21st Ranger Group –  around Kontum

22rd Ranger Group – 95th Bn in Truong Nghia, 88th Bn in Ngoc Bay, 62nd Bn in Kontum

23rd Ranger Group – north of Kontum along Route 14

24th Ranger Group – 63rd Bn at Gia Nghia, 81st and 82nd Bn at Kien Duc

25th Ranger Group – in Thanh An, Pleiku

Military Region 3

18th ARVN Division’s counterattack in the Hoai Duc District progressed slowly, fully supported by VNAF air strikes, and 274lh NVA Regiment was forced to give way as casualties climbed.

General Toan tried to keep the enemy off balance with periodic spoiling attacks, and in one operation the 5th ARVN Division began to clear Route 13 from Lai Khe, to link up with the RF and Rangers at Chon Thanh.

Rangers and Regional Forces in northern Bien Hoa Province made raids to prevent NVA rocket artillery batteries getting in range of the airbase, and to disrupt 7th NVA Division operations in Tan Uyen.

In January, the 25th ARVN Division launched an operation to retake Nui Ba Den, but the airmobile assault faltered under withering anti-aircraft fire, and it became apparent that retaking Nui Ba Den was beyond III Corps resources.

To deal with the formidable threat on his western flank, General Toan changed dispositions to make 25th ARVN Division more mobile, and assigned  responsibility for static posts to Tay Ninh Regional Forces, which placed 8 RF battalions and 7 separate RF companies along lines of communication and approaches to the city.

To the southwest, at Tan An in Long An Province, astride Highway 4, the newly organized 4th Marine Brigade was deployed.the 5th NVA Division, three local battalions, and a separate regiment concentrated to the southwest, ready to cut Routes I and 22 at Go Dau Ha.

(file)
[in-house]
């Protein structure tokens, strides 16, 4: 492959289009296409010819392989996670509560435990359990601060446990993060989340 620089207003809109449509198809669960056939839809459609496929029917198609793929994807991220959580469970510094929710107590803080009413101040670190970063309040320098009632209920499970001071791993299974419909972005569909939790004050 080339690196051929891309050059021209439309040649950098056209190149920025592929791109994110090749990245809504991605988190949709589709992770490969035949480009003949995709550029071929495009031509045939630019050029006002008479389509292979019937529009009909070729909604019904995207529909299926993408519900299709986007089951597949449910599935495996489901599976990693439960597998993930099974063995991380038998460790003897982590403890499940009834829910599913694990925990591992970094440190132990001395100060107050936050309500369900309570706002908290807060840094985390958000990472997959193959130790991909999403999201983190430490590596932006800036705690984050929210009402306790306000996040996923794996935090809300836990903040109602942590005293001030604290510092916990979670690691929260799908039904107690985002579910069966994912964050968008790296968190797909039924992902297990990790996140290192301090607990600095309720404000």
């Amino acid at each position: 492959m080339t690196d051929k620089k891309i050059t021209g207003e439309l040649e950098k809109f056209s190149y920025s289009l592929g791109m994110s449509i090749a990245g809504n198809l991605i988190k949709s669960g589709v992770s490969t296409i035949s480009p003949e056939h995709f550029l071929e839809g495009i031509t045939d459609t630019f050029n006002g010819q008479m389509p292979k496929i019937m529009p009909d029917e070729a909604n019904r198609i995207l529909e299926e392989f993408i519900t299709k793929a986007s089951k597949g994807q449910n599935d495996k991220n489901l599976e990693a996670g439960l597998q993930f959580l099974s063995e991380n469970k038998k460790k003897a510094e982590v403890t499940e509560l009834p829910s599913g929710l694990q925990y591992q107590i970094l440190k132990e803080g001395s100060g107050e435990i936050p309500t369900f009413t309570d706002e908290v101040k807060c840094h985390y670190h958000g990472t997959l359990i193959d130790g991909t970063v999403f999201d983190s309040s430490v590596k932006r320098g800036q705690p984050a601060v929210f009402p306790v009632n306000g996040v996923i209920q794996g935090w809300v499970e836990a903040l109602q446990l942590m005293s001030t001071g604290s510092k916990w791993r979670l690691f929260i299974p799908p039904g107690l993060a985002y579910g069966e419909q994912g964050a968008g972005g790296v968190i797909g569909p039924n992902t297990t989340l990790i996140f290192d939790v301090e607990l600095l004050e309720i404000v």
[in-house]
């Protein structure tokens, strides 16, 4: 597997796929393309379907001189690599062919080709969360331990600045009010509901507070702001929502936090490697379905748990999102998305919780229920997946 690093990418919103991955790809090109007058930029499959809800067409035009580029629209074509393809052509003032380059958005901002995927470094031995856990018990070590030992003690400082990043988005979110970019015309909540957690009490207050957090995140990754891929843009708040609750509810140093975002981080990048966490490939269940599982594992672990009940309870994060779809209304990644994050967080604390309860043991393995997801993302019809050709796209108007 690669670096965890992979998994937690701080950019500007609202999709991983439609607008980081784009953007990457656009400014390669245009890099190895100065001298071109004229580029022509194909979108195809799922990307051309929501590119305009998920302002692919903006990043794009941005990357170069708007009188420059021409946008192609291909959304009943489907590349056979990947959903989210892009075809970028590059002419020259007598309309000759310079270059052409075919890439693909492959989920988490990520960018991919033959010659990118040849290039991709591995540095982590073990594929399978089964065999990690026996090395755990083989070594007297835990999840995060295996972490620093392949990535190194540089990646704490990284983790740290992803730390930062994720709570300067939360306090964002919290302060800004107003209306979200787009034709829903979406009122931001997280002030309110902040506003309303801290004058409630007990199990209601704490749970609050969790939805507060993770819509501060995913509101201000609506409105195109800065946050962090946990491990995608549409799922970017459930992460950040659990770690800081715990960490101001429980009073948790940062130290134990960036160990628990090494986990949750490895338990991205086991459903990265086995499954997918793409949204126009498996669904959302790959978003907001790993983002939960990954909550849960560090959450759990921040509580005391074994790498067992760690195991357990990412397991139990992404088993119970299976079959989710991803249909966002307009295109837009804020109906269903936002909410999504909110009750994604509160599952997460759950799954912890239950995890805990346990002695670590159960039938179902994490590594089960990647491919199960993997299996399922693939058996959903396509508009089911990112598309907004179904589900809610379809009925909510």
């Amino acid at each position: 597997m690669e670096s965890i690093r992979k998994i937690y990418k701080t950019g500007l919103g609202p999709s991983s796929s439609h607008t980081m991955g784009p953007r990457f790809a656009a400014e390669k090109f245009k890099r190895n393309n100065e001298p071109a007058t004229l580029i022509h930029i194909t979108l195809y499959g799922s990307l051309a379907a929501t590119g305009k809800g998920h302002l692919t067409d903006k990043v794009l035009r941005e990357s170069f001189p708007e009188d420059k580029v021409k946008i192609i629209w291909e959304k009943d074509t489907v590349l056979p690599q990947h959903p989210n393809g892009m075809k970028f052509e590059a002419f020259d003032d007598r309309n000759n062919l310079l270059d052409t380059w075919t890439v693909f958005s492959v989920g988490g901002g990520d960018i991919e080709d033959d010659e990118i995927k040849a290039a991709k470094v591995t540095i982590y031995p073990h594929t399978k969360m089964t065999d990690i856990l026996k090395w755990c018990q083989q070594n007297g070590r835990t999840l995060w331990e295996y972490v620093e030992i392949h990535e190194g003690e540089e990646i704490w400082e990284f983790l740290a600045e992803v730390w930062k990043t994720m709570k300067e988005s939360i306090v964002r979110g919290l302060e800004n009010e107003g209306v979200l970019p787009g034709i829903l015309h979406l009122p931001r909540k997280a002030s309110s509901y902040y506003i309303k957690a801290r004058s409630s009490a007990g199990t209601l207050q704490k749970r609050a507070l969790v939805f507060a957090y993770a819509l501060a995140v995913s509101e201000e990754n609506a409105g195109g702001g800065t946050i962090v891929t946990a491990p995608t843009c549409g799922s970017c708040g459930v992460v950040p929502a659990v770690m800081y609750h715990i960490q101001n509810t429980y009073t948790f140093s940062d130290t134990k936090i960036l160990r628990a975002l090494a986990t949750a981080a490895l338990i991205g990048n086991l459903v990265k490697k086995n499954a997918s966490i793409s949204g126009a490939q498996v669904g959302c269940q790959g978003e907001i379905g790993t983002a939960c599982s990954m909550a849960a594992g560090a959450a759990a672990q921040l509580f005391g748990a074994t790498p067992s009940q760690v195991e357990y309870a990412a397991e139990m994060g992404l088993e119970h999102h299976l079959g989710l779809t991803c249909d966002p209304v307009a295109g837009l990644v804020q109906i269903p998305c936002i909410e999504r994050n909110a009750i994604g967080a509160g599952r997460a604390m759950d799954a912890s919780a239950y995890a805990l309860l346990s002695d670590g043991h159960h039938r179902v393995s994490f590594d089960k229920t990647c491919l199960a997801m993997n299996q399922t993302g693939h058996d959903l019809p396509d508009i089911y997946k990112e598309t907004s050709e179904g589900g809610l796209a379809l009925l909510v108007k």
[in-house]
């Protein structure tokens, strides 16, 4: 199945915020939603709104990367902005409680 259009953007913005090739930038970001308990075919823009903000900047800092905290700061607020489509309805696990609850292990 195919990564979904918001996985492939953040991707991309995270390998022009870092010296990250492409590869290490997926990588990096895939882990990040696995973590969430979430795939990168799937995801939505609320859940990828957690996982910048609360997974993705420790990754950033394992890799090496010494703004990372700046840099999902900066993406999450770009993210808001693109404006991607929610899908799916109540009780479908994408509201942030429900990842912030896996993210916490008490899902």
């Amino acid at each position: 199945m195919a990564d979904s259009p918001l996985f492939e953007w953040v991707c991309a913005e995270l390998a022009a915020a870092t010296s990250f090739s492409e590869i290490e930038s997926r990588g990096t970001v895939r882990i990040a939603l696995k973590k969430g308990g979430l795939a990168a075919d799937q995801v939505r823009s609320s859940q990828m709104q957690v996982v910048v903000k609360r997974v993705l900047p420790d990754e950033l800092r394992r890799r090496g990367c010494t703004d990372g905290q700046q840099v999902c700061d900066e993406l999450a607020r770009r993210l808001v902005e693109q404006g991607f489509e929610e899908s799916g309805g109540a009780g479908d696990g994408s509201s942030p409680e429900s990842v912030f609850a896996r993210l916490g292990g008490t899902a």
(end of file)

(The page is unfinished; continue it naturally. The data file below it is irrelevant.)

The 6th and 7th NVA Divisions conducted reconnaissance in prepartion for combat in Long Khanh and Bien Hoa.

The new 3rd NVA Division, fresh from its victory at Phuoc Long, was north of Go Dau Ha, while the veleran 9th Division was near the Michelin Plantation, preparing to assault Tri Tam.

Military Region 4

Consistent with the NVA’s program to consolidate independent ballalions and regiments into larger formations, they created 4th Division in Chuong Thien Province, and 8th Division in Kien Tuong and Dinh Tuong Provinces.

ARVN held on tenaciously to Tri Phap bases against attacks launched by the Z-18 and 24th NVA Regiments of the 8th Division.

In January, the 5th NVA Division suffered high casualties, and gained very little against the 7th ARVN Division in Kien Tuong Province, along the Cambodian Svay Rieng border.

Campaign Series Vietnam | Truong's Tragic Trail

Truong’s Tragic Trail is the latest series of articles by David Galster that provides an overview of the events in Vietnam from 1973 until the end in 1975. The articles provide some interesting background information for the upcoming release of Campaign Series: Vietnam.